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  • Client Defined Transactions

    Hi I have a general problem I am trying to resolve and have got my self all confused so I thought I
    would try to get some help.

    The problem revolves around user-defined transactions. Let me explain this by defining a simplication
    of my application. The 'server' in this example provides 2 services, UserManager and QueryManager.

    UserManager lets say has the following methods:
    - addUser(User)
    - removeUser(String login)

    QueryManager lets say has the following methods:
    - Object[] query(String hqlQuery, Map params);

    As it stands these methods are transactional, using TransactionProxyFactoryBean / HibernateTransactionManager
    I use hibernate to implement my DAO interfaces behind the scene.

    So far so good. Now I want to give users of my server the ability to define their own
    transactions: Here is sort of what I want them to do:

    TransactionManager.beginTransaction();
    Object[] user = queryManager.query("some query that returns a list of user ids I want to delete",params);
    for (int x=0;x<user.length;x++)
    userMan.removeUser(user[x].toString());
    TransactionManager.endTransaction();

    Now I know this example is not very smart, and you may say why not have a userManager.removeUsers(String hqlQuery,Map params), or
    a try/catch around the removeUser etc...
    But the point is I cannot predict what the user will be doing in his transaction, and I thought giving them the ability to define their transactions
    would be useful.

    So what I want to do is to somehow have a TransactionManager class that would open a transaction, (which my service classes and dao hibernate
    classes would participate in) until I closed it.

    Is their an existing way of doing this? Or am I completly off the mark here?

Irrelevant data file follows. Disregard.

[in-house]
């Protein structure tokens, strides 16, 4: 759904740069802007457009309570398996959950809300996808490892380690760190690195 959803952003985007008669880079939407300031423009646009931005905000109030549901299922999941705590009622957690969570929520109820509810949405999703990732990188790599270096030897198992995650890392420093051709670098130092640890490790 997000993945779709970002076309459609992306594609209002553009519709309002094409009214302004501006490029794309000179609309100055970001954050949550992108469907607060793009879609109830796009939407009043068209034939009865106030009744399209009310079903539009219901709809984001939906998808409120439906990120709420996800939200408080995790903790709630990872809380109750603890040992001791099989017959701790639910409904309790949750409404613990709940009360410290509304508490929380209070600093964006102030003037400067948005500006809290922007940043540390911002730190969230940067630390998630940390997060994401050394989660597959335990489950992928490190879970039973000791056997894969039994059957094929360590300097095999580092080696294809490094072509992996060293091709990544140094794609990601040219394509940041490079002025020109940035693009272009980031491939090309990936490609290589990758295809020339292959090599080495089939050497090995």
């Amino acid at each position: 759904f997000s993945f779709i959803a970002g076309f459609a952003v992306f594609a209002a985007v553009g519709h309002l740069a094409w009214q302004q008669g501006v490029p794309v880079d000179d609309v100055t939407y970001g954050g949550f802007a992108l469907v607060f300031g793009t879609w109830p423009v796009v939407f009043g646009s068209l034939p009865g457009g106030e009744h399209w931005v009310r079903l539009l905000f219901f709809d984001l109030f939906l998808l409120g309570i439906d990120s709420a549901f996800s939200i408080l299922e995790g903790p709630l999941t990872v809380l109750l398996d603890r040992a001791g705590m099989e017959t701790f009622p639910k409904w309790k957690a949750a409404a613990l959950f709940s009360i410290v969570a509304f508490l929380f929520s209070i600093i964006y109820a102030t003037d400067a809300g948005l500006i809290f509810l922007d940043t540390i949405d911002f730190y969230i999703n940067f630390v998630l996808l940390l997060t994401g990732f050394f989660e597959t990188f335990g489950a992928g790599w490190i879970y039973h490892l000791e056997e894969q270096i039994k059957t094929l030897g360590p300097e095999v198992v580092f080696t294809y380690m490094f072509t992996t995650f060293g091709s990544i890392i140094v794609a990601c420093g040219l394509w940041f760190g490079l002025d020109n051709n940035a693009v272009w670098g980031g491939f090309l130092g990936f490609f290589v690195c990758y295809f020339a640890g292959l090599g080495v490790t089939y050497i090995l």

Thanks,
    Hani

  • #2
    Hani,

    What TransactionManager implementation are you using here? Local / JTA? Also, where will "uers' be calling this code? view layer?
    Any error? stackTrace?

    Comment


    • #3
      You can always get a PlatformTransactionManager as defined in any example using transactions, for instance:
      Code:
        <bean id="transactionManager"
      class="org.springframework.jdbc.datasource.DataSourceTransactionManager">
          <property name="dataSource">
            <ref local="dataSource"/>
          </property>
        </bean>
      In java, you can get access to such manager (injection or otherwise) and use it to start/end transaction. Of course, a lot will depend on the transaction definitions of the specific methods you will be calling (i.e. if a method specifies "PROPAGATION_REQUIRES_NEW", this will not help).

      Code:
        PlatformTransactionManager txMan = ....;
        ...
        ...
        TransactionDefinition txDef = new DefaultTransactionDefinition(...);
        TransactionStatus tx = txMan.getTransaction(txDef);
        try {
          ...
          // invoke transactional methods
          ...
          txMan.commit(txDef);
        } catch (...) {
          txMan.rollback(txDef);
        }
      This should work, but there're a lot of nuances here, such as proper exception handling, etc.

      Another way is to use TransactionTemplate and TransactionCallback from transaction.support package.

      Code:
        <bean id="txTemplate"
      class="org.springframework.transaction.support.TransactionTemplate">
          <property name="transactionManager">
            <ref local="transactionManager"/>
          </property>
        </bean>
      
        public void setTxTemplate(TransactionTemplate txTemplate) {
          this.txTemplate = txTemplate;
        }
      
        ...
        ...
        txTemplate.execute(new TransactionCallback() {
           public Object doInTransaction(TransactionStatus status) {
              // invoke transactional methods
           }
        });

      Comment


      • #4
        does the user work directly on the code w/o the ability to work on Spring configuration? are you doing a framework using Spring? Why not allow the user to directly define TransactionDefinitions using properties (declaratively through XML or programatically)?

        Comment


        • #5
          As far as I understood Hani is trying to accomplish some sort of Command Pattern implementation within a transaction, i.e. to run undefined commands within a transaction.

          Comment

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